Twitter’s #MWSL hashtag and the related site Manuscript Wish List are brilliant. They give agents and publishers the chance to post brief overviews or short descriptions of the genres and/or types of books they want to see cross their desks. They can be inspiring, random, and even laugh-out-loud funny.
Those posts also make me wonder if I wrote the wrong book.
I expected my first completed novel to fall into the science fiction genre. As a scientist who’s loved science and attempted to write fiction since a single-digit age, it made sense. However, my imagination — and, potentially, my stress — had other plans. I finished my first novel as I finished my PhD and entered the world of full-time research. While the world of this novel had a set of rules it followed, it wasn’t sci-fi. It was fantasy. Urban fantasy, to be specific. I discovered things about myself and my perspective on the real world through the eyes and experiences of the two main characters. I’d expected it to be a tragedy, but beta readers had better ideas, and now I’m developing a sequel.
Unfortunately, I frequently see comments about the current saturation level of the urban fantasy genre, and that dumped water all over the fires of my passion to get it published. Many of the agents I’ve queried have echoed this with lines like “this isn’t what I am/the agency is looking for right now” even as they compliment my writing style or approach to the story.
I’ve ripped apart the first chapter to change my first 250 words (which apparently still need more work…). I’ve revised/edited the entire novel three times now. I’m preparing it for upcoming contests aside from Twitter pitches. And I’m starting to feel the burnout.
I’ve heard various forms of advice that boil down to the same thing: write another book. I didn’t think I could write another one, not one different enough from my urban fantasy novel for it to “matter” (that is, for it to do a better job of piquing the interest of agents). And then a new idea hit me in the face on Thursday. A young adult fantasy. Something that’s just for fun, that’s different, that has a voice that’s more silly than serious. Rather than laugh it off, I’ve decided to run with it. I’m using it as my CampNaNoWriMo novel, and the more I think about it, the more excited I get.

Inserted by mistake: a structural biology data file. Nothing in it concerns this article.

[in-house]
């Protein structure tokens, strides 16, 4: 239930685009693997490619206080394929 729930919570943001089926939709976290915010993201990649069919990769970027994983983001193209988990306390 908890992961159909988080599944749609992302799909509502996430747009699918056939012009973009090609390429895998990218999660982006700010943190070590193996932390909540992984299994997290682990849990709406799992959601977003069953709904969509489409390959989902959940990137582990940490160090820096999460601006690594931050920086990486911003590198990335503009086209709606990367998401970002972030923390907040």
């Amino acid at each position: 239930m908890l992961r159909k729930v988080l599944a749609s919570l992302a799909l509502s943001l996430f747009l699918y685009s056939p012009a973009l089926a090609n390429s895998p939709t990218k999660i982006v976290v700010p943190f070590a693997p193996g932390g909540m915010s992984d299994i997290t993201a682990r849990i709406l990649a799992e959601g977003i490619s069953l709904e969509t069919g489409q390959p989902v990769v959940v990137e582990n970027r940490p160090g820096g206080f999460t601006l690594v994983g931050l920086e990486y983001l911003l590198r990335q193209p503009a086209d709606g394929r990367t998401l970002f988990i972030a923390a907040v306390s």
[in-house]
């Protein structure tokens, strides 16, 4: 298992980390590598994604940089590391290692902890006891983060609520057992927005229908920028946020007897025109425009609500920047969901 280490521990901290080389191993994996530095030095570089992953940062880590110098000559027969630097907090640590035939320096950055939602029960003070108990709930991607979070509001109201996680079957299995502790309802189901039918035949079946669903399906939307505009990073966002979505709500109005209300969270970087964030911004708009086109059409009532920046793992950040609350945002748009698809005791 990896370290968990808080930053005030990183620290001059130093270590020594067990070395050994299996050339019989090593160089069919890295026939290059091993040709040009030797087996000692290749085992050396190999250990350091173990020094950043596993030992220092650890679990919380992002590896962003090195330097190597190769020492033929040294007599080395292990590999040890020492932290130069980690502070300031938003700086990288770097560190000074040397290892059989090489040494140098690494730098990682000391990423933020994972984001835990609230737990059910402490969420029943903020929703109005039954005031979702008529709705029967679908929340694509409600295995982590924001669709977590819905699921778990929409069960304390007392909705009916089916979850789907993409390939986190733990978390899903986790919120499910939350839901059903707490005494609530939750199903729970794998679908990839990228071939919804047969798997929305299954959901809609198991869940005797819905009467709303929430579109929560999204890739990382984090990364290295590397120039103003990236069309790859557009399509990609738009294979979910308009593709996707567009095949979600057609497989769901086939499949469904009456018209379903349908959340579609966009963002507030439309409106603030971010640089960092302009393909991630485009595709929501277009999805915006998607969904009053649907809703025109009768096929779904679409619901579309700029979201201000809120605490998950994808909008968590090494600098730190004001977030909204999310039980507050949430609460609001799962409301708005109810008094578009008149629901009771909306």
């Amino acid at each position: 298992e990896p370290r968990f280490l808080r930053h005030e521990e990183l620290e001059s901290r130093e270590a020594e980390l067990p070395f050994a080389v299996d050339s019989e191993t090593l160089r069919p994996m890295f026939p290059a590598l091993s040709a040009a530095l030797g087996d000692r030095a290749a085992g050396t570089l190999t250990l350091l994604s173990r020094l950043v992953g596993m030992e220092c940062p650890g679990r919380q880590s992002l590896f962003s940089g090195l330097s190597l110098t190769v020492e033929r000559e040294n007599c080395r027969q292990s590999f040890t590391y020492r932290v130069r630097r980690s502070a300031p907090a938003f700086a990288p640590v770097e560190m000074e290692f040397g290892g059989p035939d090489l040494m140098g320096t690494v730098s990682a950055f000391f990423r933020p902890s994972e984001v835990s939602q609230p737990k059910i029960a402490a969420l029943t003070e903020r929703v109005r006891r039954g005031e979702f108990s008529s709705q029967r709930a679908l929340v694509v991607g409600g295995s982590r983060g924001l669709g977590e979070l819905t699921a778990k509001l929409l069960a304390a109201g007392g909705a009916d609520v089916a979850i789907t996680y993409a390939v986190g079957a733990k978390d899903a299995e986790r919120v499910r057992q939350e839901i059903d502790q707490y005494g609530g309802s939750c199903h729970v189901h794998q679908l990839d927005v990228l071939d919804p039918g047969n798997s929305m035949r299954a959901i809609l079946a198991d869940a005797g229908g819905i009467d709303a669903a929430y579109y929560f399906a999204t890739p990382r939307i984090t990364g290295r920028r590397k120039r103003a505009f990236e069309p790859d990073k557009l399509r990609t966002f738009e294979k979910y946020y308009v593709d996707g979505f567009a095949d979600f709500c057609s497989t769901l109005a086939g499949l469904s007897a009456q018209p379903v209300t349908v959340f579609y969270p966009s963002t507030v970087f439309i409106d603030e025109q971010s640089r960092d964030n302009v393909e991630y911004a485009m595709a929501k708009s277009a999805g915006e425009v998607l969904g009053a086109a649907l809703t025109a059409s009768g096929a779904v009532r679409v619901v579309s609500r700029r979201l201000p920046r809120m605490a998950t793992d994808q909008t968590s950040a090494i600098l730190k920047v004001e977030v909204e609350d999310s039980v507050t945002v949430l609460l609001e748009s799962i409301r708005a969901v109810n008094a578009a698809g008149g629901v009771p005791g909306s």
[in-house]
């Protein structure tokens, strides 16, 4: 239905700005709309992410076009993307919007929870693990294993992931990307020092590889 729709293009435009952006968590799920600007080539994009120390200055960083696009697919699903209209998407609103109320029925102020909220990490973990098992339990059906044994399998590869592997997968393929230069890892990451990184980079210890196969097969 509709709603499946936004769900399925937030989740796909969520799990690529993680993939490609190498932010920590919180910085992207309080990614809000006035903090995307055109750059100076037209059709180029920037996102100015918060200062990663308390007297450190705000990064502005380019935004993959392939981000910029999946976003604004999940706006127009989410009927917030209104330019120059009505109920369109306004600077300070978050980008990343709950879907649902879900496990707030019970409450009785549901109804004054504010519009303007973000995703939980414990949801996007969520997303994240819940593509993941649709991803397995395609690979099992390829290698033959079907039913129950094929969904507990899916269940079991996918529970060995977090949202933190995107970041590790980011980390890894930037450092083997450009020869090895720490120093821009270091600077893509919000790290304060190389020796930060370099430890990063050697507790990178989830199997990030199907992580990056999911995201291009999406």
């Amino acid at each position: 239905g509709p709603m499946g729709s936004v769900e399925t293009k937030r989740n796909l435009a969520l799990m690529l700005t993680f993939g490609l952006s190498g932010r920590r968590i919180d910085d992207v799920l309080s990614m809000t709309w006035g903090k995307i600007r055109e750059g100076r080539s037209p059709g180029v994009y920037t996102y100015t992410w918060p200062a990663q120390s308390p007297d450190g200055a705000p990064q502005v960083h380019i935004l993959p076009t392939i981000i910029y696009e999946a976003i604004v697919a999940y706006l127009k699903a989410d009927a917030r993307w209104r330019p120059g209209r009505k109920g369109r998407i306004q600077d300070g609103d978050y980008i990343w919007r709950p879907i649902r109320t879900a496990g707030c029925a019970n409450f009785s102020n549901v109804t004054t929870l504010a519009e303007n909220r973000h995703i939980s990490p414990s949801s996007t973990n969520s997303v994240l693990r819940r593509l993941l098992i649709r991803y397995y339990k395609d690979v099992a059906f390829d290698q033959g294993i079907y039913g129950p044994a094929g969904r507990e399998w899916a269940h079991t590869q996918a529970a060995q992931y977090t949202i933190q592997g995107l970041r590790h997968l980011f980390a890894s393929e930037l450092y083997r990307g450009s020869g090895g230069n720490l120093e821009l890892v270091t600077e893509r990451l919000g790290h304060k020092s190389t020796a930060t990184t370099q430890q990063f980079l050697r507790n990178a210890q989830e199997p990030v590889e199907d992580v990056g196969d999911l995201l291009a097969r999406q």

So, perhaps I did write the “wrong” book. The wrong book for the current market. The wrong book for the agents who have rejected it.
But it’s not the wrong book. Not for me. It’s the book I wanted to write, the book I needed to write. It’s the book that taught me that I’m capable of finishing a novel, of revising a novel, of improving my writing craft. Thanks to academia, I have July off from work. Perfect timing for Camp. Perfect timing for a new novel idea. Perfect timing to get a lot of writing done before my next job — as excited as I am about it — steals all my time and energy and creativity.
I started this post needing support — which I’ll always accept! — but now I feel like I should offer some as well. Keep writing. When the going gets tough, just keep writing. Chase those ideas you love. Play with the weird ones that fall into your lap. Revise your drafts, send the polished versions to agents, participate in contests, and when all of that fails, write another book.
Eventually, you’ll find the right one. My hope is that each and every one you write is the right one for you.
This post is part of the July series from the Insecure Writer’s Support Group.